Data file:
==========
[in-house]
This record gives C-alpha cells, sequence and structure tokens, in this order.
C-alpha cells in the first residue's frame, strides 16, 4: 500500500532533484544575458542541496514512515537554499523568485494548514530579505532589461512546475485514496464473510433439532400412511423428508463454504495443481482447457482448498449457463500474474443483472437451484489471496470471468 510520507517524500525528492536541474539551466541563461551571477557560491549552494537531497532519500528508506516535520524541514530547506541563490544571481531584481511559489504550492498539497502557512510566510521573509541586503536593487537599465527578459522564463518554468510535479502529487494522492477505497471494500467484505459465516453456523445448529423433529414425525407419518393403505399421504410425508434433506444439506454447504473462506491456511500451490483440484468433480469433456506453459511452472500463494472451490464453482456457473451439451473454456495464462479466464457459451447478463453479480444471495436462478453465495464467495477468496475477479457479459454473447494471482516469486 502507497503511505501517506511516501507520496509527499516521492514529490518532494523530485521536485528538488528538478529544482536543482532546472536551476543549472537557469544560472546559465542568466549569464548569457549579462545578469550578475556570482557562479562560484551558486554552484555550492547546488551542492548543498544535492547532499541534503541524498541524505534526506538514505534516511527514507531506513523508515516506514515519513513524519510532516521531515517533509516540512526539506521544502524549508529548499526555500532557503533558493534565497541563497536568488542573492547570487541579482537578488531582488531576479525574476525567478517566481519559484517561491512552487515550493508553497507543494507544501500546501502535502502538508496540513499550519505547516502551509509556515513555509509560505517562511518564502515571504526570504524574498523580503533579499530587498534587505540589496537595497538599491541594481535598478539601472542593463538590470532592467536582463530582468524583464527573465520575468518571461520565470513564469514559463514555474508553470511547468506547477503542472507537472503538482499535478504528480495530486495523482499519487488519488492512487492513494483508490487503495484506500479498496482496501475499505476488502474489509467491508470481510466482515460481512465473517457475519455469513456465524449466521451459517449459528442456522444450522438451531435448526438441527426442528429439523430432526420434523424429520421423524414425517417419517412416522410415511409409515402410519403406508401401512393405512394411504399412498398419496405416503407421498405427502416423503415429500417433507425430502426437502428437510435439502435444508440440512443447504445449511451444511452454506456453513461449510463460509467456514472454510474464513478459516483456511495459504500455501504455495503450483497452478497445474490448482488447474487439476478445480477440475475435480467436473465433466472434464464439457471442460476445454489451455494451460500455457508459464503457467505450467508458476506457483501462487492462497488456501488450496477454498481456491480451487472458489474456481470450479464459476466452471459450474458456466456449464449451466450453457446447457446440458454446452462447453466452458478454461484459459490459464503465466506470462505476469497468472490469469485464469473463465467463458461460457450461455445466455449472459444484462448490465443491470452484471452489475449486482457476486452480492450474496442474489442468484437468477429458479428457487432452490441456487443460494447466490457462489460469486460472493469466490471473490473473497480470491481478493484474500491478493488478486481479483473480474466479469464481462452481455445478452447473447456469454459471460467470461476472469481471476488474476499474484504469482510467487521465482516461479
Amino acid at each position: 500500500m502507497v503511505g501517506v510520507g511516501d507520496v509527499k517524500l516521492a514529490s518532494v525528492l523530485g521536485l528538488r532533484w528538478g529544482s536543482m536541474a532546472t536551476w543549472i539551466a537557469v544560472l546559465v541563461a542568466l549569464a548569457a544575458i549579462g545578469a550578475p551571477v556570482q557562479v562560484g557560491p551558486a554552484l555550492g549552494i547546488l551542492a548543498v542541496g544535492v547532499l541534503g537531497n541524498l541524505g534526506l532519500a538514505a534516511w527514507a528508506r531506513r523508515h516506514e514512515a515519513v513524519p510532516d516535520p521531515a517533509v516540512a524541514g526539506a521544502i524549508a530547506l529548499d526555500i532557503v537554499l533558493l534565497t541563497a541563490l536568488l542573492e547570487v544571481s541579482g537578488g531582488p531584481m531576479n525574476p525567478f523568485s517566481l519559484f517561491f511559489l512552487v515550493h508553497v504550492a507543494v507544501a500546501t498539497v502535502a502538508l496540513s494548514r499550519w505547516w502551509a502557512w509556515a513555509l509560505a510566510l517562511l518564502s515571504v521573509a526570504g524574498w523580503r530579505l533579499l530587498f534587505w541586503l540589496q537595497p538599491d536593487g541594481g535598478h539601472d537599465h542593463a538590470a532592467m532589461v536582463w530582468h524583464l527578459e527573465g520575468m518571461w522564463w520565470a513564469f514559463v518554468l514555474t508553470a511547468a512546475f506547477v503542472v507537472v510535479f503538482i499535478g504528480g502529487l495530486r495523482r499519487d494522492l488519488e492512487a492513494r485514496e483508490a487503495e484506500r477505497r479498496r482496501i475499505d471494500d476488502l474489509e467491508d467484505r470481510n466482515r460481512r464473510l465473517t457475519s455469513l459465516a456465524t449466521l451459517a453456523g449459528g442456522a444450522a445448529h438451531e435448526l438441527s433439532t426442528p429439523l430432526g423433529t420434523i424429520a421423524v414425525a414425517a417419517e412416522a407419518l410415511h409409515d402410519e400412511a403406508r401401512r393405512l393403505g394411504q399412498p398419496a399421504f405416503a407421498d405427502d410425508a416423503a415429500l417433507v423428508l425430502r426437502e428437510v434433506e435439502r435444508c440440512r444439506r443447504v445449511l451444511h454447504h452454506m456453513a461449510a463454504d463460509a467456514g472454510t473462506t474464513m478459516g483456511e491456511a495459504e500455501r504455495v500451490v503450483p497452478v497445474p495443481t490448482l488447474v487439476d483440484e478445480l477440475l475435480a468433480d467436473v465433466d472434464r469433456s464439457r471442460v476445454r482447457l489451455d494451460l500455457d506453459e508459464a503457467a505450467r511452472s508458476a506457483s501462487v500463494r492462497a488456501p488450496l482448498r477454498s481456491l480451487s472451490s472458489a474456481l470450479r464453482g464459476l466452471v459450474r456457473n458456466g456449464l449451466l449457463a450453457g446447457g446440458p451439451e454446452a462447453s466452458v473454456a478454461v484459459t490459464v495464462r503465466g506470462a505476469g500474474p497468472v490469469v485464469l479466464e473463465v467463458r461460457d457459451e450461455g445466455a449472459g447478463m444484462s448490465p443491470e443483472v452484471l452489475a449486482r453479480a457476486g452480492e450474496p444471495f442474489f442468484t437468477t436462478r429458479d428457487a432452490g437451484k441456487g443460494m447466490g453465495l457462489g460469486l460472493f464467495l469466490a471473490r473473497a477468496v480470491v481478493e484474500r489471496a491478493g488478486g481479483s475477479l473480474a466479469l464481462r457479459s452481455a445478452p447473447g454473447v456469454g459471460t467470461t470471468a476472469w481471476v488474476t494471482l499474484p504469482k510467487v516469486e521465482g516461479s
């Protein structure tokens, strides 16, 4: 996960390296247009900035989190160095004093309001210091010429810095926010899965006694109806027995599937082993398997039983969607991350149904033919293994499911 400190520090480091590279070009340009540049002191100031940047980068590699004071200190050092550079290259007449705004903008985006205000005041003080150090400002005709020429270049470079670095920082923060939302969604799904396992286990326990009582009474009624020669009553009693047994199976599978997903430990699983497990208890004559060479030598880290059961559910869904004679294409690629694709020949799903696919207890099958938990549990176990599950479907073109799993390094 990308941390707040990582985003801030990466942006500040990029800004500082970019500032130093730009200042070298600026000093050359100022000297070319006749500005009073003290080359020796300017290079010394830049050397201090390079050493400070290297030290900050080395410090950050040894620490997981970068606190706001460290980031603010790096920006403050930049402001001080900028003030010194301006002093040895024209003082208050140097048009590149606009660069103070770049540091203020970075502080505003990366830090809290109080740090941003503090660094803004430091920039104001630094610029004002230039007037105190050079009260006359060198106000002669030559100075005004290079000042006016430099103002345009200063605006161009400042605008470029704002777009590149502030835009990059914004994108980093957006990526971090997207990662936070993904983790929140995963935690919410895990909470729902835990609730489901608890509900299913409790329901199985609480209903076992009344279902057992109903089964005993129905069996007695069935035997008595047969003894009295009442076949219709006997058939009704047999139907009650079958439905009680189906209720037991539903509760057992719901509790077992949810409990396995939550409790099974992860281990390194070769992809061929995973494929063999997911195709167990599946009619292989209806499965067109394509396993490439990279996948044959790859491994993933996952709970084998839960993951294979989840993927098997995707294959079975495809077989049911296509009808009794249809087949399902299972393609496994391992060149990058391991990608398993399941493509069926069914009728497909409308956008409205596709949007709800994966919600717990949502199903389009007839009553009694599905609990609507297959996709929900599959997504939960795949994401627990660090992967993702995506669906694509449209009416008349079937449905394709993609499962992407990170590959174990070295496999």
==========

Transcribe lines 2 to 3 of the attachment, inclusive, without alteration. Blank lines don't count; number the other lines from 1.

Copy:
This record gives C-alpha cells, sequence and structure tokens, in this order.
C-alpha cells in the first residue's frame, strides 16, 4: 500500500532533484544575458542541496514512515537554499523568485494548514530579505532589461512546475485514496464473510433439532400412511423428508463454504495443481482447457482448498449457463500474474443483472437451484489471496470471468 510520507517524500525528492536541474539551466541563461551571477557560491549552494537531497532519500528508506516535520524541514530547506541563490544571481531584481511559489504550492498539497502557512510566510521573509541586503536593487537599465527578459522564463518554468510535479502529487494522492477505497471494500467484505459465516453456523445448529423433529414425525407419518393403505399421504410425508434433506444439506454447504473462506491456511500451490483440484468433480469433456506453459511452472500463494472451490464453482456457473451439451473454456495464462479466464457459451447478463453479480444471495436462478453465495464467495477468496475477479457479459454473447494471482516469486 502507497503511505501517506511516501507520496509527499516521492514529490518532494523530485521536485528538488528538478529544482536543482532546472536551476543549472537557469544560472546559465542568466549569464548569457549579462545578469550578475556570482557562479562560484551558486554552484555550492547546488551542492548543498544535492547532499541534503541524498541524505534526506538514505534516511527514507531506513523508515516506514515519513513524519510532516521531515517533509516540512526539506521544502524549508529548499526555500532557503533558493534565497541563497536568488542573492547570487541579482537578488531582488531576479525574476525567478517566481519559484517561491512552487515550493508553497507543494507544501500546501502535502502538508496540513499550519505547516502551509509556515513555509509560505517562511518564502515571504526570504524574498523580503533579499530587498534587505540589496537595497538599491541594481535598478539601472542593463538590470532592467536582463530582468524583464527573465520575468518571461520565470513564469514559463514555474508553470511547468506547477503542472507537472503538482499535478504528480495530486495523482499519487488519488492512487492513494483508490487503495484506500479498496482496501475499505476488502474489509467491508470481510466482515460481512465473517457475519455469513456465524449466521451459517449459528442456522444450522438451531435448526438441527426442528429439523430432526420434523424429520421423524414425517417419517412416522410415511409409515402410519403406508401401512393405512394411504399412498398419496405416503407421498405427502416423503415429500417433507425430502426437502428437510435439502435444508440440512443447504445449511451444511452454506456453513461449510463460509467456514472454510474464513478459516483456511495459504500455501504455495503450483497452478497445474490448482488447474487439476478445480477440475475435480467436473465433466472434464464439457471442460476445454489451455494451460500455457508459464503457467505450467508458476506457483501462487492462497488456501488450496477454498481456491480451487472458489474456481470450479464459476466452471459450474458456466456449464449451466450453457446447457446440458454446452462447453466452458478454461484459459490459464503465466506470462505476469497468472490469469485464469473463465467463458461460457450461455445466455449472459444484462448490465443491470452484471452489475449486482457476486452480492450474496442474489442468484437468477429458479428457487432452490441456487443460494447466490457462489460469486460472493469466490471473490473473497480470491481478493484474500491478493488478486481479483473480474466479469464481462452481455445478452447473447456469454459471460467470461476472469481471476488474476499474484504469482510467487521465482516461479